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Durward B. Powell 1904-1909

POWELL

Posted By: Joy Moore (email)
Date: 8/16/2019 at 18:12:18

Durward Belmont Powell
(April 24, 1904 - January 4, 1909)

Fort Dodge Messenger, Fort Dodge, Iowa, Mon. Jan 18, 1909,p.8
County Attorney Tells the Story
F. F. Hunter of Rockwell City, one of the first to visit Powell Farm
Recounts Tragic Scene; Tells of the Woman’s Deed, Her Subsequent Action, The Condition of Life at the Powell Farm and the Trouble that Caused the Crime
County Attorney, F. F. Hunter, of Rockwell City is in Fort Dodge today and tells of the Powell tragedy at Rockwell City, from an intimate knowledge of the case, rectifying certain erroneous rumors that have gone abroad and adding many interesting points to the story as it has reached Fort Dodge.
Mr. Hunter with the sheriff and one other was the first to arrive on the scene following the tragedy wit the exception of Dr. Humphrey of Lake City. They found the two children, who are now dead lying flat on the floor of the sitting room and the mother on a sofa in the same room where she had been when she shot herself, where she lay through the whole investigation which follows; never speaking or paying the slightest attention to the moans of her children or the operations in the room.
The second child was dead and lay on the floor just where she had shot him. The youngest child lay on the floor also, but the oldest child who said she shot him in the bedroom, holding him over a box while she committed her crime, had jumped up as soon as she released him and had run out of doors sounding the alarm.
Held Them On the Floor
According to the boy who survives, the mother took each of the two younger children and held them flat on the floor of the sitting room while she fired the cumbersome 22 savage rifle at them. The testimony seems to be corroborated by the fact that bullet holes were found in the floor, directly underneath where the children lay, the lead passing through their bodies and on into the floor of the room.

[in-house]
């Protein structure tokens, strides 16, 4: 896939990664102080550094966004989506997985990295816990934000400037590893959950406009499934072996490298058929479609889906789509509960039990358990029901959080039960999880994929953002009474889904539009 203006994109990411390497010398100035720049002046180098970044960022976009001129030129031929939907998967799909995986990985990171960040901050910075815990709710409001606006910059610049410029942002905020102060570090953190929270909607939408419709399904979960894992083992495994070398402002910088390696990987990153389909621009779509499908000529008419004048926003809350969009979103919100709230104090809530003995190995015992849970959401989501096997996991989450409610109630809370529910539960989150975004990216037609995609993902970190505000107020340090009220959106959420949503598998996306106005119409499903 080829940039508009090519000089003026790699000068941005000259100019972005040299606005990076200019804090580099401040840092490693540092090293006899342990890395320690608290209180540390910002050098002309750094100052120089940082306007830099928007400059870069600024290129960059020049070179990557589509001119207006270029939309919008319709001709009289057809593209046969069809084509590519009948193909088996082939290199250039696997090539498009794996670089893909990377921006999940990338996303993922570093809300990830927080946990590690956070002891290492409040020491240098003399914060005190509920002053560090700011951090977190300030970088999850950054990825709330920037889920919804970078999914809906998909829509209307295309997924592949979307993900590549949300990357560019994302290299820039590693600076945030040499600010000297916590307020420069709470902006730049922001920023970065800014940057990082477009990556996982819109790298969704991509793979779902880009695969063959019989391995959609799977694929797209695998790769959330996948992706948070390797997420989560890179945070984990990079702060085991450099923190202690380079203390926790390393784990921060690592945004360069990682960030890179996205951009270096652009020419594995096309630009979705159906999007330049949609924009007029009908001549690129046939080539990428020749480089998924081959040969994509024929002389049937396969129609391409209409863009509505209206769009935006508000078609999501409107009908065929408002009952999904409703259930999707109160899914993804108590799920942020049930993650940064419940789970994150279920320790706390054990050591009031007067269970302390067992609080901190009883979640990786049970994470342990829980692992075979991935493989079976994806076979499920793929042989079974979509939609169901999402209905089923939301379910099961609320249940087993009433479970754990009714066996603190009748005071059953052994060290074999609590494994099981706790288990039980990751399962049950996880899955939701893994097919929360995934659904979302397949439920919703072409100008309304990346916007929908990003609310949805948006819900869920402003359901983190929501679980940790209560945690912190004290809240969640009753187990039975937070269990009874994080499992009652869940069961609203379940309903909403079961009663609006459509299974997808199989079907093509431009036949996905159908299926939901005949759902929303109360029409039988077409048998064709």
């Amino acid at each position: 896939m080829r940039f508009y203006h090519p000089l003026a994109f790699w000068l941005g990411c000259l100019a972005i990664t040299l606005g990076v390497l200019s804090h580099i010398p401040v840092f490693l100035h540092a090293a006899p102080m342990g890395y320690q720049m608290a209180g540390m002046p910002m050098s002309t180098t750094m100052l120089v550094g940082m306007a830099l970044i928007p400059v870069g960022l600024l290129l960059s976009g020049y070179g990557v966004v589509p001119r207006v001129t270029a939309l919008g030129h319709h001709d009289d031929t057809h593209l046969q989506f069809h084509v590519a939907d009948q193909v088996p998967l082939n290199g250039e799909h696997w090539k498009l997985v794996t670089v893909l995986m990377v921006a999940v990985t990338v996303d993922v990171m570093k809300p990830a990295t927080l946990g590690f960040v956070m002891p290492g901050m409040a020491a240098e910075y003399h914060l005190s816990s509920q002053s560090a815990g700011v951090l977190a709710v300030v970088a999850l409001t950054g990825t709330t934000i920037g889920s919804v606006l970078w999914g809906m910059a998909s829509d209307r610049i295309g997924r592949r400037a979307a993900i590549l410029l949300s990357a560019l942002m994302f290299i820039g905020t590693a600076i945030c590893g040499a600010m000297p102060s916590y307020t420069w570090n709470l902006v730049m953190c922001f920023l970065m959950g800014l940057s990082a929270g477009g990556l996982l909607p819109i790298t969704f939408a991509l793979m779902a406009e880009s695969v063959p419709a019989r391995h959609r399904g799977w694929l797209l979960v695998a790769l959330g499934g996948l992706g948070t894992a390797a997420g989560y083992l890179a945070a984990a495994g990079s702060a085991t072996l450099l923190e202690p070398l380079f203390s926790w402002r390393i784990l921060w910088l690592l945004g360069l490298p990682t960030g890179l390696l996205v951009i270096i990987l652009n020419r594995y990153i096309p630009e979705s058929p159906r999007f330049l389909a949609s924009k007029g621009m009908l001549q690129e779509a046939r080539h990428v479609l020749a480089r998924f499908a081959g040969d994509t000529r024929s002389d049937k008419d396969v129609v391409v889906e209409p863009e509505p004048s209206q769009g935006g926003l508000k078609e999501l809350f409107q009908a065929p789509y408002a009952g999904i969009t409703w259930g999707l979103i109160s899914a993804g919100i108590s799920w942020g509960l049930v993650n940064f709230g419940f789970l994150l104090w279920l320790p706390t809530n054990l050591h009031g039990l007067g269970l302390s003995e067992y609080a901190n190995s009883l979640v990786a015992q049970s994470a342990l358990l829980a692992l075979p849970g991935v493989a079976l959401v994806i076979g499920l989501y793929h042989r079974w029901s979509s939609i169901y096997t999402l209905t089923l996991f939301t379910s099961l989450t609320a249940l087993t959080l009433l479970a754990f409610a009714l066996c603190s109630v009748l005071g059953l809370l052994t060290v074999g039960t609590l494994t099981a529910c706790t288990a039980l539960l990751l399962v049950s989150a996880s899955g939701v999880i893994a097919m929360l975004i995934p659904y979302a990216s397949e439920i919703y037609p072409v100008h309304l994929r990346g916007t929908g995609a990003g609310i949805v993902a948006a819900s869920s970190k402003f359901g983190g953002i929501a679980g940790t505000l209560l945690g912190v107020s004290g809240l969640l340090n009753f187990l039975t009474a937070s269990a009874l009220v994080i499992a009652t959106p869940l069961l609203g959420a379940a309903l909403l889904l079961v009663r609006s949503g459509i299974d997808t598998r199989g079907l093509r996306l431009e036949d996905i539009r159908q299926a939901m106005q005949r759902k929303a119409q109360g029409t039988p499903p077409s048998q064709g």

Seem Indifferent
The indifference of Mrs. Powell just after her dreadful deed seemed to strike some as evidence of her sanity and others of her insanity. She never murmured “why did I do it?”nor did she show any concern as to whether the living children died or not. Very little could be gathered by the horror stricken people about her, and all that she would say that she and her husband could not get along, that she couldn’t leave him, and that she thought it was best for them all to die.
Has Changed Now
She has changed now, however; and wants to get well to do what she can as reparation to her loved one. She has been told that the law must take its course and realizes fully what is before her.
“Her brother, a fine, manly fellow” said Attorney Hunter, “told me that he had acquainted her with the course the law must take.” “As I see it, she is punished and suffering in her own mind for the deed she has done, but the law does not consider that sufficient and she realizes that is true,” said her brother.
Her Sanity Question
Although she has appeared sane at all times and has even been conscious through the entire ordeal, friends and dear ones fear for her sanity under the strain.
[Durward's mother, Nellie Belle (Kiler) Powell,
June 1882 - April 17, 1953, survived. She was tried and convicted and lived at the Eau Claire County Poor Farm and Asylum in Eau Claire County, Wisconsin and was buried on the cemetery there in 1953.]


 

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